Danna O’Donnell, Director of the Regional District of Kootenay Boundary’s (RDKB’s) Area D, said Thursday, March 17, she wants to bring rural Grand Forks’ zoning policies in line with recent provincial regulations that make it easier to build secondary homes in the agricultural land reserve (ALR).
Area E Director Vicki Gee supports Victoria’s new stance, but as head of the RDKB’s planning and services committee, said regular zoning applications far outweigh the limited demand for secondary housing in the ALR — especially with development taking off in the West Boundary.
Local governments and First Nations can approve secondary homes within the ALR, the Ministry of Agriculture announced last July. But the changes aren’t reflected in the zoning bylaws or Official Community Plans (OCP’s) O’Donnell said were outdated across the RDKB’s five electoral areas.
“The fact is, we’re in the middle of a housing crisis. And in my personal opinion, when we’re looking at applications between someone who wants to build a garage and someone who needs a secondary home, we need to make secondary homes a priority,” she told The Gazette.
Secondary homes are a boon for ALR food producers, O’Donnell and Gee agreed. The homes can be rented out, topping-up revenues for often cash-strapped farmers, or they can house seasonal farmhands or other family members — especially grandparents.
Both also agreed that the ministry’s new regulations simplify the overly difficult approval process previously handled by the Agricultural Land Commission. And anyone wanting to build a secondary home on their ALR property can file with their local area planning committees for individual zoning amendments.
The directors meanwhile support hiring more planning department staff through provisions in the RDKB’s upcoming budget. But they take different views on staff priorities.
O’Donnell wants to direct staff to update the regional district’s zoning bylaws, a move she said would further ease the building of secondary housing in the ALR. In the meantime, she said hopeful builders should apply directly to the RDKB’s planning department.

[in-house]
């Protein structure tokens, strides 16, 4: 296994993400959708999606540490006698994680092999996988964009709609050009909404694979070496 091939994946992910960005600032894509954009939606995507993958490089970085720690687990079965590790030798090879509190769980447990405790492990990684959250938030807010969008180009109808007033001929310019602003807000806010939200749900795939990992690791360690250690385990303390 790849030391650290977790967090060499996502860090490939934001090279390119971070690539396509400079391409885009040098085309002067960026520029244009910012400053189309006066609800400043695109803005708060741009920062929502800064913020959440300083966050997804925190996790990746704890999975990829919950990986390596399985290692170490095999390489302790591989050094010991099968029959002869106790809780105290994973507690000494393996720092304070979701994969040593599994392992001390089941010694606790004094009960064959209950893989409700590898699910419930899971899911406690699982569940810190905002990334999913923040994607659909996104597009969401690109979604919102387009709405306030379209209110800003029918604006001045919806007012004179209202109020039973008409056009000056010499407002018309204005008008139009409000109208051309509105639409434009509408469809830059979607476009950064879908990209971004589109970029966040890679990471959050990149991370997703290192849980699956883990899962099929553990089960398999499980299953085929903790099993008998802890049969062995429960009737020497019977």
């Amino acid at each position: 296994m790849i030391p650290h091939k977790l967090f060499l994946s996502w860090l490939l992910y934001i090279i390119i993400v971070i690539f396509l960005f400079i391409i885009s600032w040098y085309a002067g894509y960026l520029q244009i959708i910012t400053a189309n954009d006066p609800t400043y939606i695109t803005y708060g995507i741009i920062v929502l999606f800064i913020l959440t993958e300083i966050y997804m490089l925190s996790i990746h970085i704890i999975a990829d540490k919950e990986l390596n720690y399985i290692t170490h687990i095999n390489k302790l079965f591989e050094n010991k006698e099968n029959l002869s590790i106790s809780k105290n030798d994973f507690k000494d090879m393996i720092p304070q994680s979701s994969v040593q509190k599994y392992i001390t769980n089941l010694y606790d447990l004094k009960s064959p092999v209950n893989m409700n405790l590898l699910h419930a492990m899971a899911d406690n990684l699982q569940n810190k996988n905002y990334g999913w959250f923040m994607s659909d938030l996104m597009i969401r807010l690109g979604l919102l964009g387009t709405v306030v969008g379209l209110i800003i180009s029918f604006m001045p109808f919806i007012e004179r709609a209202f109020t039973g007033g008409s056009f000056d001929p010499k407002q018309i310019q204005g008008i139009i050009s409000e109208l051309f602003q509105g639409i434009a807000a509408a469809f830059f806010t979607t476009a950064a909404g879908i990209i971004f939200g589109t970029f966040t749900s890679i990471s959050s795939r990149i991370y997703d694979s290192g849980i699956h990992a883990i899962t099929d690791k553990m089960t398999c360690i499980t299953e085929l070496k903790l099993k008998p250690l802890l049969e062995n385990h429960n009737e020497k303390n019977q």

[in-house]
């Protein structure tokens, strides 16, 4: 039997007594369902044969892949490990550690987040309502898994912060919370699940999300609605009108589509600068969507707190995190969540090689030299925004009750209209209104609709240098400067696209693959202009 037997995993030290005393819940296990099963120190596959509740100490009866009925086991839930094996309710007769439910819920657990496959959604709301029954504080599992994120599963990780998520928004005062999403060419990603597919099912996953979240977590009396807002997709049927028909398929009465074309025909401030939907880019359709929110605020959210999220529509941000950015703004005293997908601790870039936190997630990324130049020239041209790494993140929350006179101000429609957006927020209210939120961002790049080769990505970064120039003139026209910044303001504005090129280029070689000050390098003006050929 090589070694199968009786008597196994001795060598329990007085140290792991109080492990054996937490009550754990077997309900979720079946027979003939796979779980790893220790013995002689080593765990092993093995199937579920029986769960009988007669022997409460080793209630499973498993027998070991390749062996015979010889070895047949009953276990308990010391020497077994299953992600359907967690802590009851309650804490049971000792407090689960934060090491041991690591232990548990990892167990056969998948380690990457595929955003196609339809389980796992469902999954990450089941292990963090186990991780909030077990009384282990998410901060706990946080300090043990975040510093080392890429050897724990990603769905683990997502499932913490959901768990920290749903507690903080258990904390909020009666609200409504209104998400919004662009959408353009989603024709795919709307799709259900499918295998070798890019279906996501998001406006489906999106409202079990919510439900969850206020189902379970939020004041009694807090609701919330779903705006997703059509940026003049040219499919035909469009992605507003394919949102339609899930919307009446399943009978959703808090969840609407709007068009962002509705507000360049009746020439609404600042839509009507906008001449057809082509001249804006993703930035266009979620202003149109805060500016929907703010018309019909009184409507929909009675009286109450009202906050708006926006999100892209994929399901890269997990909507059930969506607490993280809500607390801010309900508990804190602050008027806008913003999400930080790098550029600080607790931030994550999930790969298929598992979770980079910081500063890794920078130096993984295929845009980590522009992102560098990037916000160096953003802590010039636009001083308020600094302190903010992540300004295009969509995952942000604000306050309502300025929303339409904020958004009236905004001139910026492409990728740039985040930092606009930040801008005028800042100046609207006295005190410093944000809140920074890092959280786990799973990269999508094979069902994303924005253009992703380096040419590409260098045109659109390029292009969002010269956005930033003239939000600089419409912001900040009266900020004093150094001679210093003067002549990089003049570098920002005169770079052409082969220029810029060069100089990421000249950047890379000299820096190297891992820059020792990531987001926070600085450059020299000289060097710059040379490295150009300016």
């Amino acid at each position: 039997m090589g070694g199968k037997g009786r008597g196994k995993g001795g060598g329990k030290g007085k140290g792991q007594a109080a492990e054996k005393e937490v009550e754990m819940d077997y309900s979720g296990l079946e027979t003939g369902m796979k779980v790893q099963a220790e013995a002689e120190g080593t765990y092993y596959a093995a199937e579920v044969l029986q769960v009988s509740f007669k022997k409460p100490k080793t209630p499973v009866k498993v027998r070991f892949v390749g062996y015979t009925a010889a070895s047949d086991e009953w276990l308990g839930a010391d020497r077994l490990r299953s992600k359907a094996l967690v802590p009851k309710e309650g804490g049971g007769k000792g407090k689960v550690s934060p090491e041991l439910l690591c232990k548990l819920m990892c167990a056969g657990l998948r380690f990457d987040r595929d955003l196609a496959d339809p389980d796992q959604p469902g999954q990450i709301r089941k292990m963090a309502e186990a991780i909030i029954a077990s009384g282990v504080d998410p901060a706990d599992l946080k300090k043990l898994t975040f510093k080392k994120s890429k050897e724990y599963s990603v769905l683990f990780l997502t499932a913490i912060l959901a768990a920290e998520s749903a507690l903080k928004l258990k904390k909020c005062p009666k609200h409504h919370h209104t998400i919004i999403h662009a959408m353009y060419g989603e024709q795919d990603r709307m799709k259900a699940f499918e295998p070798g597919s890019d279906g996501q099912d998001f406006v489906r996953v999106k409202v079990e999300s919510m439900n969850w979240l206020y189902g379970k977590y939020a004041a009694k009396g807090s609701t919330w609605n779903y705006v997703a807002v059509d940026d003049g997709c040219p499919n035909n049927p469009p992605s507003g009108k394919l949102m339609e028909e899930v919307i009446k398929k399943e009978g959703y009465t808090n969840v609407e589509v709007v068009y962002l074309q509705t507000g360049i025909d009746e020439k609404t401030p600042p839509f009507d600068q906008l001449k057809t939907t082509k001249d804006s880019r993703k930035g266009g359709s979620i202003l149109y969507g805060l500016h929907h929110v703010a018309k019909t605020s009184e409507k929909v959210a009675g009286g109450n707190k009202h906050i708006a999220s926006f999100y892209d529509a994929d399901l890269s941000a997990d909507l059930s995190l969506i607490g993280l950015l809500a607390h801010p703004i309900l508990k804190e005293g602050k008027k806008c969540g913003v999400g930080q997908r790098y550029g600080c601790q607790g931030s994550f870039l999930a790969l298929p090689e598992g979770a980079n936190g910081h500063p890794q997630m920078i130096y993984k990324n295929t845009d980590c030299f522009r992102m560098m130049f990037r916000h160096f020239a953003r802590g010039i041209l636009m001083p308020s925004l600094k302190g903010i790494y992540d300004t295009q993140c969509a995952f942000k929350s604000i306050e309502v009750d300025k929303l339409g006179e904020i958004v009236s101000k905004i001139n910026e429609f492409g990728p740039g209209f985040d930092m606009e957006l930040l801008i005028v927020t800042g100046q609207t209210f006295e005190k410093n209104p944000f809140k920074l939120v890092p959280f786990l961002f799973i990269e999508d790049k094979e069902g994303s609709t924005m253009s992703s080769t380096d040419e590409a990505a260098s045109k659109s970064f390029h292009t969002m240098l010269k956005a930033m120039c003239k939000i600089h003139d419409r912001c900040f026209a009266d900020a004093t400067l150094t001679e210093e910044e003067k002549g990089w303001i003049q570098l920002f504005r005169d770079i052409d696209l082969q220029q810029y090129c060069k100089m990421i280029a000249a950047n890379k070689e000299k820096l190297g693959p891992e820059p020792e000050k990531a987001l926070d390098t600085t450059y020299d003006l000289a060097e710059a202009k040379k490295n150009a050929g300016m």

But Gee said staff are still bogged down with last year’s development applications from outside the ALR, especially from Big White and Beaverdell. For perspective, Gee said the RDKB took in far more development applications in 2021 than in 2020.
“There are two routes we could take here: One is for us to change all of our zoning bylaws and our OCPs, which would be the long route, given that we don’t have enough resources to do that right now,” Gee said.
Gee’s second approach, which she said was more realistic over the long-term, closely dovetailed O’Donnell’s stop-gap measure: ALR owners can take advantage of the new rules by applying for separate dispensations with the RDKB.
Gee said the RDKB’s board plans to hire another full-time planner, a second bylaw enforcement officer and a half-time support position for that officer.
The RDKB is set to fund those new positions Thursday, March 31, when Gee said area directors hope to pass the regional district’s budget.
Secondary homes built in the ALR are sized in proportion to primary residences. An ALR homeowner living in a 500 square metre house (approximately 5,400 square feet) could build a secondary home of 90 square metres, or roughly 1,000 square feet, according to the ministry.